Fuel too high, shrimp too low
28 April 2008
By KATHERINE SAYRE
BAYOU LA BATRE. Little Andrew hasn’t moved in months.
Dung Nguyen’s shrimp boat has been tied to a dock here since January.
“Fuel too high, shrimp too low, can’t make a profit,” Nguyen said.
Boats line the docks along the bayou, tied up and stagnant. Boat owners have found it increasingly difficult to make a profit in recent years, with higher fuel costs, low prices for their domestic catch and destruction from Hurricane Katrina in 2005.
But many say recent high prices for marine fuel which topped $3.60 per gallon at local fuel docks last week has further damaged an already struggling industry.
Diesel fuel prices have more than doubled in the past five years, an increase that adds up to thousands of dollars when filling up a 25,000-gallon tank. Many shrimpers say the math doesn’t work out: expenses exceed the profit of trawling, at least for now.
Some say they’re waiting until shrimp prices increase or fuel prices fall, but it’s unclear when, or if, conditions will change.
In the meantime, the local seafood economy suffers. With boats tied up, crews are out of work in a town where generations of men and women have made lifelong careers from shrimping.
“I think it’s too late for the shrimping industry. There’s no way you could survive this,” said Bayou La Batre Mayor Stan Wright, who owns an oyster processing house. “If you own a shrimp boat today, I feel sorry for you.”
The average price per pound of shrimp has steadily declined in recent years, making the annual catch less valuable each year, according to federal statistics.
About 20.1 million pounds of whole shrimp landed on Alabama’s shores in 2000, valued at $56.7 million. Last year, 21 million pounds of shrimp landed in Alabama, valued at $40.2 million, or a 29 percent decrease in value for slightly more shrimp, according to preliminary data from the Alabama Marine Resources Division.
A shrimper today, on average, must catch nearly 2 pounds of whole, head-on shrimp for every gallon of fuel burned to cover fuel costs, according to the Alabama Marine Resources Division.
Ernie Anderson, president of the Organized Seafood Association of Alabama, said marine diesel fuel prices have increased from an average of $2.88 per gallon last year.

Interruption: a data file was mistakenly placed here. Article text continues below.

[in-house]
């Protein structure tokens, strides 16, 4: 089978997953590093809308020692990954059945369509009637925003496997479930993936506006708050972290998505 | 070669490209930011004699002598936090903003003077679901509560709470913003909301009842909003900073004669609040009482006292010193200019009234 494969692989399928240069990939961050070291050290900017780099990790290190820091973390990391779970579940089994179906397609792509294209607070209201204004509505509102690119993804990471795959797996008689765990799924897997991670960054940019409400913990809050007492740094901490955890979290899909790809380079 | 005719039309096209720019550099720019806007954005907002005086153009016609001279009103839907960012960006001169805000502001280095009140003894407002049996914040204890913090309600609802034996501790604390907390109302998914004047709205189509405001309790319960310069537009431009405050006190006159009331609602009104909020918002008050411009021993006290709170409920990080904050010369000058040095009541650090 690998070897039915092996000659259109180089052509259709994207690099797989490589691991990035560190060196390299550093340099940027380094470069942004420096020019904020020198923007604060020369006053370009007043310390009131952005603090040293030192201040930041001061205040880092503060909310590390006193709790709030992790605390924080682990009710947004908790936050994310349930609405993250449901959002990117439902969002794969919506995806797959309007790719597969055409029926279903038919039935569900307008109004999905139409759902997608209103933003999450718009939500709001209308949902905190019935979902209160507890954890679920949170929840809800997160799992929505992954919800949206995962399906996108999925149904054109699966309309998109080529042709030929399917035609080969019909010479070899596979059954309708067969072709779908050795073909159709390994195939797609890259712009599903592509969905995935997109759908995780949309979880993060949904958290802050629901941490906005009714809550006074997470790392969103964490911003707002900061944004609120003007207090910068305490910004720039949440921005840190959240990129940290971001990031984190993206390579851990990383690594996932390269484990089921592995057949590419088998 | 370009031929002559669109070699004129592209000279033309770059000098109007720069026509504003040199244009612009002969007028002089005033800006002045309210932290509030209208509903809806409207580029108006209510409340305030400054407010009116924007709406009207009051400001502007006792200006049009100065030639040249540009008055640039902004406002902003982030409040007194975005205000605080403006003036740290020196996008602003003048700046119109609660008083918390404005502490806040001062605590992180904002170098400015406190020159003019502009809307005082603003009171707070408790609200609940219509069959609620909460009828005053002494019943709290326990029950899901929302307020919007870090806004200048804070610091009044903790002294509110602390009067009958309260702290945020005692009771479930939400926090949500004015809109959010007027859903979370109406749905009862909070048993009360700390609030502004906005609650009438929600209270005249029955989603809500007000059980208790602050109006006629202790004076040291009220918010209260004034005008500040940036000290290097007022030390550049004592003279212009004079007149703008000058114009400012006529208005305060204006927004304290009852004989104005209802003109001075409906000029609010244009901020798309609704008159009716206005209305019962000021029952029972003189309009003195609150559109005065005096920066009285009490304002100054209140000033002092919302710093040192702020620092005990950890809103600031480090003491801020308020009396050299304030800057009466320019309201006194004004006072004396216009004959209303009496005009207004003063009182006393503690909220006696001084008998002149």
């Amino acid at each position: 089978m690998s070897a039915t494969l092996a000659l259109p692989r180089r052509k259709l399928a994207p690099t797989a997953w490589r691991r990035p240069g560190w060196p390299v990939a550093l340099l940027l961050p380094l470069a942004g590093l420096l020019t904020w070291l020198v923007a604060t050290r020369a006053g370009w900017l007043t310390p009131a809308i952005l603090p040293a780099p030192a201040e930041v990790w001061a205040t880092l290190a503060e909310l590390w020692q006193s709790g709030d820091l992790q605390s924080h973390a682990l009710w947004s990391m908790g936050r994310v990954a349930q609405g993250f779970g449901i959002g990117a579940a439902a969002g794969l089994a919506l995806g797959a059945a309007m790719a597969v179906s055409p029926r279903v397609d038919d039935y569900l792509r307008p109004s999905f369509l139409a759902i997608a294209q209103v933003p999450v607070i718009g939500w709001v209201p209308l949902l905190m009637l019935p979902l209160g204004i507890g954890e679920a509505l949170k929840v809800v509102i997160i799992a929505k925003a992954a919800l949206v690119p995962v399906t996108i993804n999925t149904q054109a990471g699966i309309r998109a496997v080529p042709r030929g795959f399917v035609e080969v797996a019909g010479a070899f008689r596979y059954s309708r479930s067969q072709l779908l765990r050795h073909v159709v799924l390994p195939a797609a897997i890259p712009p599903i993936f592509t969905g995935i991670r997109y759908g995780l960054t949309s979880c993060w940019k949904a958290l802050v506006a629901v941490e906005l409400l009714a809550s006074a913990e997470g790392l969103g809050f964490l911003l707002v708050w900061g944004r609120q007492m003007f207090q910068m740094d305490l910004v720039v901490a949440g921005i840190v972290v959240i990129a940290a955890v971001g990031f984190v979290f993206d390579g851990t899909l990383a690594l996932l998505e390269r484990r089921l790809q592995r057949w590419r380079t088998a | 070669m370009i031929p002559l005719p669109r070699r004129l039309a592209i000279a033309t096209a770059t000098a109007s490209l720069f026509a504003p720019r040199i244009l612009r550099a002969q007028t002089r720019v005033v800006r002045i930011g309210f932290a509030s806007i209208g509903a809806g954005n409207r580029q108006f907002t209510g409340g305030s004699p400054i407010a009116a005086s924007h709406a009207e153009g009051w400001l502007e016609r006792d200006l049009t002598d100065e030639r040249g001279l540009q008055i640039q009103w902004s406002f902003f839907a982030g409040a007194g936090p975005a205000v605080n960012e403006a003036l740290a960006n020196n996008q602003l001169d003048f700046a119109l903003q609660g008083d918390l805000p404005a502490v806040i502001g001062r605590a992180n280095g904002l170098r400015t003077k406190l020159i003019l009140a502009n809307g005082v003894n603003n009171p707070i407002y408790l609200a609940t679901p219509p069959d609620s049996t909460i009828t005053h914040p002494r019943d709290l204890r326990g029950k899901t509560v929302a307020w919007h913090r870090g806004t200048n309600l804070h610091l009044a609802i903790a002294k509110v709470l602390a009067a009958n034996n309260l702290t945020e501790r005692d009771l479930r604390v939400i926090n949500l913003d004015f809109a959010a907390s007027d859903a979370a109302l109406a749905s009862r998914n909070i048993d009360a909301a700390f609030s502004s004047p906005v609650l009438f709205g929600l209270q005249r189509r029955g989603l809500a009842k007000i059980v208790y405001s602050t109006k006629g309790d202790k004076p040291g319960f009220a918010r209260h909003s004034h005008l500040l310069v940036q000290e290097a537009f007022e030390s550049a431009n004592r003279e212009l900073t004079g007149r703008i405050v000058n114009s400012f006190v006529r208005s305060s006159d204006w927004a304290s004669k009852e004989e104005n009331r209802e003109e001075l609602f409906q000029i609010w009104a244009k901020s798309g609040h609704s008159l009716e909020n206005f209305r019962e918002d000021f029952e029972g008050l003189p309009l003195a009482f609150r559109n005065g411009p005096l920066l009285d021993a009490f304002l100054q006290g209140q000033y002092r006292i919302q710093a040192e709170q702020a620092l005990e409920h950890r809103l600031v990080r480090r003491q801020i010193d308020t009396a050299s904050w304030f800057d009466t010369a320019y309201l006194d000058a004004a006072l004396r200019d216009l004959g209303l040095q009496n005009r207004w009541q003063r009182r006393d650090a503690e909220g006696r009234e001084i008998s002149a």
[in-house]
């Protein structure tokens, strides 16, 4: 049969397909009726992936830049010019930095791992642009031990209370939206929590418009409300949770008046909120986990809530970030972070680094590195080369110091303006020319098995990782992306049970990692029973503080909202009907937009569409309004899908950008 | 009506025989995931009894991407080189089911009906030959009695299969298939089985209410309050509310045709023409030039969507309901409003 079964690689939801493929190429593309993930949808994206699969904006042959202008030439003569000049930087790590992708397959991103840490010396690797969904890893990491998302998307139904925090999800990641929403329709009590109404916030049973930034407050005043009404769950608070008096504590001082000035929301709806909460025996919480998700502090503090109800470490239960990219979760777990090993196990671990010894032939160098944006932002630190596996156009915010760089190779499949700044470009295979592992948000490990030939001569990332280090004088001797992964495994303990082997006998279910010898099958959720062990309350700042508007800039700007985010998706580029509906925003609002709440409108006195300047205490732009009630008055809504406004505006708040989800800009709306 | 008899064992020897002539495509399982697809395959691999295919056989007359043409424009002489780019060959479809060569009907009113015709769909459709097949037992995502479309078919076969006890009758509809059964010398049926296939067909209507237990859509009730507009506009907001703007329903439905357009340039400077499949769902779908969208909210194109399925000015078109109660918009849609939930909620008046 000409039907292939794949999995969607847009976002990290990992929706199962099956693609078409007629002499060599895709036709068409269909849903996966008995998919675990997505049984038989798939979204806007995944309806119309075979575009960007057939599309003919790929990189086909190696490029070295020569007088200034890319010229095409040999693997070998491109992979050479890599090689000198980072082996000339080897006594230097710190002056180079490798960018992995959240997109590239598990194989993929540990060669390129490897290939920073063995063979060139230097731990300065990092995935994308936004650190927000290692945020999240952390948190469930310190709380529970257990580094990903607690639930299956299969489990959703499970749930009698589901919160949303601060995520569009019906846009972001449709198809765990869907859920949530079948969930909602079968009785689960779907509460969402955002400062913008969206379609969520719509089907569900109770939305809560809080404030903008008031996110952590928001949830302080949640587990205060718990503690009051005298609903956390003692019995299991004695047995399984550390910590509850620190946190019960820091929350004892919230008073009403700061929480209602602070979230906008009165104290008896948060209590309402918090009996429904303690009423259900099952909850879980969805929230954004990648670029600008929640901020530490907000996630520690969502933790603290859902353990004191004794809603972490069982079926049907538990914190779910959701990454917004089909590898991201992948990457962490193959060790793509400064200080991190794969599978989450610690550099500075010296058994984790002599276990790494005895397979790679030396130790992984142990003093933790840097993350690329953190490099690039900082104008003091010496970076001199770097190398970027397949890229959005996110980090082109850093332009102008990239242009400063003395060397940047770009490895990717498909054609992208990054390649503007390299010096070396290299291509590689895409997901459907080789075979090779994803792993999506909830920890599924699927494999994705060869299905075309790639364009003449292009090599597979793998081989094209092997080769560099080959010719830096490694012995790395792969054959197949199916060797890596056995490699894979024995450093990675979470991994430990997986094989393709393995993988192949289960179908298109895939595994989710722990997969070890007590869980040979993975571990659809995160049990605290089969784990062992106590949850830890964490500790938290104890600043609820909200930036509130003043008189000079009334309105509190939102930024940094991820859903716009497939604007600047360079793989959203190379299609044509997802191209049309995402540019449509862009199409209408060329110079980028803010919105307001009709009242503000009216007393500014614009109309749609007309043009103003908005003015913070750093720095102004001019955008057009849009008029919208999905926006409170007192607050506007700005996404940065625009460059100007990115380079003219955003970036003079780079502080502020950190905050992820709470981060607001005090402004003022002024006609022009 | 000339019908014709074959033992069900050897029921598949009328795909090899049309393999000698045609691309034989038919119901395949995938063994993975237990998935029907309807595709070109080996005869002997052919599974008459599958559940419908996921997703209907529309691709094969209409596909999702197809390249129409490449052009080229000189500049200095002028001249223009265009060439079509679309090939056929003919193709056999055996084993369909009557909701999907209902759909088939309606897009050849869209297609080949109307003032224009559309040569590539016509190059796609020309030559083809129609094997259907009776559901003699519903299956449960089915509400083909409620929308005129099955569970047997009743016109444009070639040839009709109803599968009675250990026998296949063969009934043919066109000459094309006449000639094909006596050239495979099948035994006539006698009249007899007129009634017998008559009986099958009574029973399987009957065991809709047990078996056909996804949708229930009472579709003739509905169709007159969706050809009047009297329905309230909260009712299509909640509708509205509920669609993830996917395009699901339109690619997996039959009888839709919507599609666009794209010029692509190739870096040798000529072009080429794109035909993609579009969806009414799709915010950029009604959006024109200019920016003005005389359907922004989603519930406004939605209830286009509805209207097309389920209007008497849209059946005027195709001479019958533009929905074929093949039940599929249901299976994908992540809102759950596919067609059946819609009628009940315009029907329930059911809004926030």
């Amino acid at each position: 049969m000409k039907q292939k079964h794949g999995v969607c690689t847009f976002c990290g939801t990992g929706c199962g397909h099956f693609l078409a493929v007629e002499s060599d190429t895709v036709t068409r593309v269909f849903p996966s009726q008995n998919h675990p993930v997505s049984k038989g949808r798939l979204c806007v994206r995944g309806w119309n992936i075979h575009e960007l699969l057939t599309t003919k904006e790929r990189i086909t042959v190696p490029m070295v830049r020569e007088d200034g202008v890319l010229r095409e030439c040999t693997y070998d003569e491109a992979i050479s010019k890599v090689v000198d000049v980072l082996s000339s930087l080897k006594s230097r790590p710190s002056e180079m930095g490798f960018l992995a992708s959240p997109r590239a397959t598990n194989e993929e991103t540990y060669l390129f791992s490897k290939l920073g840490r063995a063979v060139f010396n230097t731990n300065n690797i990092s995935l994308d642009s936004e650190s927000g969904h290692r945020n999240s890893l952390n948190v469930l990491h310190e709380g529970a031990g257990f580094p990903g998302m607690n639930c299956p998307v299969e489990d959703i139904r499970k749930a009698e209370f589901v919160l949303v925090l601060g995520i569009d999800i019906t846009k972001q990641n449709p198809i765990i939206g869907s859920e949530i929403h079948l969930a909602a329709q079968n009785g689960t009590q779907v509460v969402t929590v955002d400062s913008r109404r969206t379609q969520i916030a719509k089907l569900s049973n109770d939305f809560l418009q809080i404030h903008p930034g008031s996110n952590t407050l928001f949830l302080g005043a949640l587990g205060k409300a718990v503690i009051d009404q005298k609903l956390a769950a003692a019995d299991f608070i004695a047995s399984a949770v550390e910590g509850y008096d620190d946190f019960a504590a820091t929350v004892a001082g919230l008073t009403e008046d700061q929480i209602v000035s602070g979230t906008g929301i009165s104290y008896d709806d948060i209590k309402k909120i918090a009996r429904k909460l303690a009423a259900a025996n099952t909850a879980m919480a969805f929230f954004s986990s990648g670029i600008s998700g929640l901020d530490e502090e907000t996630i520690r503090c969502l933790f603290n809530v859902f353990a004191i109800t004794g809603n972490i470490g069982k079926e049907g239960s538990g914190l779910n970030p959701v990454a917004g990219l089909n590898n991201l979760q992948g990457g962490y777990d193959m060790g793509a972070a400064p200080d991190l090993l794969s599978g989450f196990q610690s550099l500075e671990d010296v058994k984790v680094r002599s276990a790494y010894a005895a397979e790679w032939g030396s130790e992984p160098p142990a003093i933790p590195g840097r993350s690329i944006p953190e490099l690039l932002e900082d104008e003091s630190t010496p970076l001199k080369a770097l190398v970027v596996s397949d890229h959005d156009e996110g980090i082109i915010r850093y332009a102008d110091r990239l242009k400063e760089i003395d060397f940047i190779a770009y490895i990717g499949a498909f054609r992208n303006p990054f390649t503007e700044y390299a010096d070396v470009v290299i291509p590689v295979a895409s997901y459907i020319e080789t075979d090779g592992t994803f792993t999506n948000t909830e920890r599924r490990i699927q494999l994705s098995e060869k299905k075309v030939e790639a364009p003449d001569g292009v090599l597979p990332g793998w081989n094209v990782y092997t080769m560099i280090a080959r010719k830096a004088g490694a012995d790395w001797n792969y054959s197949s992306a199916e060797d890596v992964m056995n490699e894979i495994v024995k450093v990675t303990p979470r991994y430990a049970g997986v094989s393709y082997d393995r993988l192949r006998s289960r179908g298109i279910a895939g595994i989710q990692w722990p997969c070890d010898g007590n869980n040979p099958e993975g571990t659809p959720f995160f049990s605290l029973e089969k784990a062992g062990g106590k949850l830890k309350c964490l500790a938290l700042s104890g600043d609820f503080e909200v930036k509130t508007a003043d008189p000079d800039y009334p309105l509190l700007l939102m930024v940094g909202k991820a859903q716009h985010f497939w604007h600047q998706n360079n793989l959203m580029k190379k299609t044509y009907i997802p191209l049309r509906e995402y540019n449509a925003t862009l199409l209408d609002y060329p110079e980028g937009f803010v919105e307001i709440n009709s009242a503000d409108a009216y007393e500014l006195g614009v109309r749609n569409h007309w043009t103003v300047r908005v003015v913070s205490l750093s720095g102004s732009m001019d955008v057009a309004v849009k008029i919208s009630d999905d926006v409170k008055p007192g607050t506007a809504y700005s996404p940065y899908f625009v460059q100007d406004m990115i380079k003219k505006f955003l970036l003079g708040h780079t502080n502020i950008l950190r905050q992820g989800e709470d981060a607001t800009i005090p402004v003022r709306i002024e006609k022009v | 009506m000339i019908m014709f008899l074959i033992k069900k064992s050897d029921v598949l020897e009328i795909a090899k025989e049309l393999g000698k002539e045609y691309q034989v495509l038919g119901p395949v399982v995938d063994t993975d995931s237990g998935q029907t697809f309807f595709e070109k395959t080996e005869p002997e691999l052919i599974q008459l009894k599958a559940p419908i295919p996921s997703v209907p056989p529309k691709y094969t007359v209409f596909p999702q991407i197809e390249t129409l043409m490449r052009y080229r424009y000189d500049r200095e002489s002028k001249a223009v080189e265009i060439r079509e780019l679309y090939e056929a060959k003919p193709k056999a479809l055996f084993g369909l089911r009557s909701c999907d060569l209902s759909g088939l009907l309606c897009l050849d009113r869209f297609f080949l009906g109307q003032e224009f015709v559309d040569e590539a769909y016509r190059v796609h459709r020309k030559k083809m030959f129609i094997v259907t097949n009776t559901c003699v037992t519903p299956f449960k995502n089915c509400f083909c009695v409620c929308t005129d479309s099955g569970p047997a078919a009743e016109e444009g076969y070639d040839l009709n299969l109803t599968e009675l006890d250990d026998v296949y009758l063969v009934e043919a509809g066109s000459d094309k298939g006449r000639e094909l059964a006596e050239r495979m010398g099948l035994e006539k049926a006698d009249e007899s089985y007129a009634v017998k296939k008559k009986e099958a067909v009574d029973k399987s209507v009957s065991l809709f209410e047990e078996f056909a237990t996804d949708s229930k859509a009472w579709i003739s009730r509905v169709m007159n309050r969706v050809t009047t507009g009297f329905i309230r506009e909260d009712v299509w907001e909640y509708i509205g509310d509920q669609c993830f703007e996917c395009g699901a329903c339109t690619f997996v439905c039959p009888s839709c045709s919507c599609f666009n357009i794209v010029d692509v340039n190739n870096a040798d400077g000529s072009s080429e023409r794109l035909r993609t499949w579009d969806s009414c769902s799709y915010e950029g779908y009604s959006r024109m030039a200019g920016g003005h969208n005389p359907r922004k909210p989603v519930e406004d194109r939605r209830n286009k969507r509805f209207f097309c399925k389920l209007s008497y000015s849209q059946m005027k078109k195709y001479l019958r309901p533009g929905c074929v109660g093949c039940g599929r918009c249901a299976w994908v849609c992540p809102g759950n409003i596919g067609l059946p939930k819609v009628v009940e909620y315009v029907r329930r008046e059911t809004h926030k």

Fuel costs today eat up a majority of the average value of each pound of headless shrimp, or about $2 for each pound sold at an average of $3.25, Anderson said.
A spokeswoman for the Southern Shrimp Alliance, a coalition representing the domestic shrimp industry in eight states, said the high cost of diesel fuel is impacting shrimpers nationwide.
Imported shrimp from countries such as Vietnam, Thailand and China account for more than 90 percent of all shrimp consumed in the United States, according to the National Marine Fisheries Service. Those imports have kept domestic prices too low, shrimpers say, to make up for the fuel price increase.
American consumers have continued to eat more imported, farm-raised shrimp, despite tariffs on imports petitioned for by the U.S. shrimp industry, whose leaders claimed foreign imports were being “dumped” in the U.S. at unfair prices.
A U.S. trade law passed in 2000, known as the Byrd Amendment, allowed millions of dollars in duties to be paid directly to U.S. shrimpers, but that law has since been repealed.
Nguyen, who lives in Panama City, Fla., but has docked Little Andrew in Bayou La Batre for seven years, said he uses about 22,000 gallons of fuel on an average trip, which adds up to a bill of about $79,000. He also pays $16,000 each month for the loan on his boat and insurance.
“If fuel goes down, we’ll do OK,” Nguyen said.
Dominick Ficarino, owner of shrimp processing house Dominick’s Seafood, also owns five trawlers the largest fleet remaining in Bayou La Batre.
Miss Ashleigh, Miss Loraine, Miss Barbara, Miss Hannah and Joseph Anthony with fuel tanks ranging from 26,000 gallons to 41,000 gallons will stay at his dock until he decides he can make a profit, he said .
“I don’t anticipate leaving any time soon,” Ficarino said earlier this month. “We just can’t afford to take a chance.”
Some cost-saving measures could help when he goes out, he said, such as using smaller nets that take less fuel to drag and limiting the hours nets are out.
“I just can’t see leaving to go lose $100,000 overnight,” Ficarino said. “I think I lost enough since the hurricane.”
Jeremy Schjott, who operates Miss Barbara for Ficarino, was painting boats on Tuesday, a temporary job until he can bring the boat back into the Gulf.
“We used to work year-round,” said Schjott, 28, who has been a shrimper since he was 16. “We never stopped.”
Walton Kraver, owner of two seafood companies who heads a cooperative of crab, oyster and shrimp processors, said he used to keep a fleet of 22 vessels, but now he’s down to one, the Country Girl. He has invested more in seafood imports and processing.
Now, he questions the value of keeping even one boat in the water.
“It’s a bad situation,” Kraver said. “The big questions have to be asked. If the boats can’t go out and catch, what are you going to do with the processing plants? What are you going to do with the people who work there? What are you going to do with the city who depends on the taxes?”